Fuel Type:C10 or C12
For Sale By:Private Seller
Exterior Color: Hot Rod Satin Black
Trim: drag car
Drive Type: drag car
Spokane, Washington, United States
If you want a new 2014 Chevrolet Corvette but can't quite save up enough pennies for the monthly payment, we have good news for you. Toymaker New Bright has pulled the covers off of its 1:8 scale remote-controlled version of the American sports car. Complete with a very detailed interior and LED headlights, this large-scale R/C is as close as most of us will ever come to having one of the menacing Chevrolet models to call our very own. New Bright still hasn't released pricing or availability, but word has it the coupe should hit the market soon.
Right now, it appears as if the C7 will hit shelves in Torch Red, though we don't know if other colors are planned as well. The good news is that New Bright isn't exactly turning its back on the old C6 - representatives say the company will continue to make its popular C6R racecar for those who prefer round taillights.
A couple weeks ago, we watched a Chevrolet Silverado get dominated by a Dodge Ram Heavy Duty in a fullsize pickup tug-of-war, but in that truck's defense, Chevy's Vortec gas engine was no match for the torquey Cummins turbo diesel. For our next round of vehicular tug-of-war, a Duramax-powered Silverado HD takes on Volkswagen Touareg V10 TDI.
Now, on paper, putting the Duramax V8's 365 horsepower and 660 pound-feet of torque up against the V10's 310 hp and 553 lb-ft looks like an easy win for the Bowtie, but unfortunately, this battle has a similar result as the Dodge versus Chevy video, with the Silverado smoking its tires trying to move forward as it gets pulled backwards. Put another way: YouTube 2, Chevy Silverado 0.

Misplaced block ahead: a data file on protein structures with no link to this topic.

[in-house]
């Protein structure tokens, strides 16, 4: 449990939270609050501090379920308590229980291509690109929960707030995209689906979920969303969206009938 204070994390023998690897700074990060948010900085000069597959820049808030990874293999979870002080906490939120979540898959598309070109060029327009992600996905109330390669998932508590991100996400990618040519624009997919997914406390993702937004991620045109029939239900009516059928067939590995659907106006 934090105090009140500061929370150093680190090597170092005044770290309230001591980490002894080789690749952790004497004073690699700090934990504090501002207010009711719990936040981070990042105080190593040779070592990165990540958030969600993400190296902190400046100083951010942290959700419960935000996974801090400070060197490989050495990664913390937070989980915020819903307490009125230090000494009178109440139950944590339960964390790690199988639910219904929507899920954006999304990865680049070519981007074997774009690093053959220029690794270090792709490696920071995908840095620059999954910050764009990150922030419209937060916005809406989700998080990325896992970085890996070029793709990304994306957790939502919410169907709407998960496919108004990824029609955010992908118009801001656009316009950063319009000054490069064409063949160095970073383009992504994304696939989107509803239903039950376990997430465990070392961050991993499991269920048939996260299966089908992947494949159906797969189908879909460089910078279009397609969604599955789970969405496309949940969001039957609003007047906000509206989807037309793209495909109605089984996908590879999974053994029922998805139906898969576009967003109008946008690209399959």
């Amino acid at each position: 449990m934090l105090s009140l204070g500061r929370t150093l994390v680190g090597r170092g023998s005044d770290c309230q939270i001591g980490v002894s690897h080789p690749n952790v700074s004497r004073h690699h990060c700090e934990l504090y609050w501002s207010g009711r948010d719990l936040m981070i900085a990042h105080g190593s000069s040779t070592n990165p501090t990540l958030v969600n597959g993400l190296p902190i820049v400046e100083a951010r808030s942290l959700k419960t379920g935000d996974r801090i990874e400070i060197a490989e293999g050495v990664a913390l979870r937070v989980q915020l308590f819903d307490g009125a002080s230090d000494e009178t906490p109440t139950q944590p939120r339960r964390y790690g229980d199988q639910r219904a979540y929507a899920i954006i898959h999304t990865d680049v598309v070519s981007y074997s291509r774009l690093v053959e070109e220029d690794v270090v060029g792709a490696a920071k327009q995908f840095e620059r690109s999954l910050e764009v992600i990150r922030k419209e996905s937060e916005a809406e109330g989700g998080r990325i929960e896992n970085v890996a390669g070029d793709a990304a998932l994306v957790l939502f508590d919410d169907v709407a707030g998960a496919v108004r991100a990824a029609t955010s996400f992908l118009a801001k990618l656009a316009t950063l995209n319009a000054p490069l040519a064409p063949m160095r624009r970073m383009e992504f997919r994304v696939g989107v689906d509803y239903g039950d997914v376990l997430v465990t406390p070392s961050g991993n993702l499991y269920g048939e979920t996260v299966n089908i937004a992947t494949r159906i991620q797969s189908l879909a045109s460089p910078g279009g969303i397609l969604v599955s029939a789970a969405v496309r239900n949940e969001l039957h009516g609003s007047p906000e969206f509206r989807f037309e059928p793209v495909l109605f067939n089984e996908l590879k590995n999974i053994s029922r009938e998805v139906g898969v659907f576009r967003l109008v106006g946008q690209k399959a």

It just goes to show, though, that big tires, bolt-on fender flares and goofy smoke stacks don't improve your towing abilities. Besides, what did the Silverado driver expect when the Touareg V10 TDI has towed a Boeing 747 in the past?
Not including the women and men who built it, the 2014 Chevrolet SS has only been seen in person by a piddling number of people - fewer humans than would fill the gymnasium at a high school volleyball game. Not including the men and women who built it, no one has driven it. Even so, it is already saddled with two controversies: the way it looks and the way it shifts.
First to that shifting. Did we love the last Americanized Holden, the awesomely sportsome Pontiac G8 GXP, and its six-speed manual? Of course. Do we wish the SS came with a six-speed manual? Of course. But we'd like a toboggan to come with a manual transmission. We'd put a manual transmission on a weasel if we could because we're just wired that way; if it moves, it should come with a stick and a clutch. Or at least the option.
Let's climb down off the ledge, though. We haven't driven the SS and we have no idea how good (or not) the automatic is. And the Hobson's Choice in transmissions when it comes to sport sedans like the BMW M5, Mercedes-Benz E63 AMG and Jaguar XFR-S and, oh yeah, cars-that-really-should-have-manuals like the Audi R8 and Nissan GT-R and Porsche 918 and every single Lamborghini and Ferrari, for instance, hasn't stopped us from enjoying what is clearly the gruesome, dual-clutched demise of Western automotive civilization. Because in spite of our ululations at the dying of the six-speed light, we understand.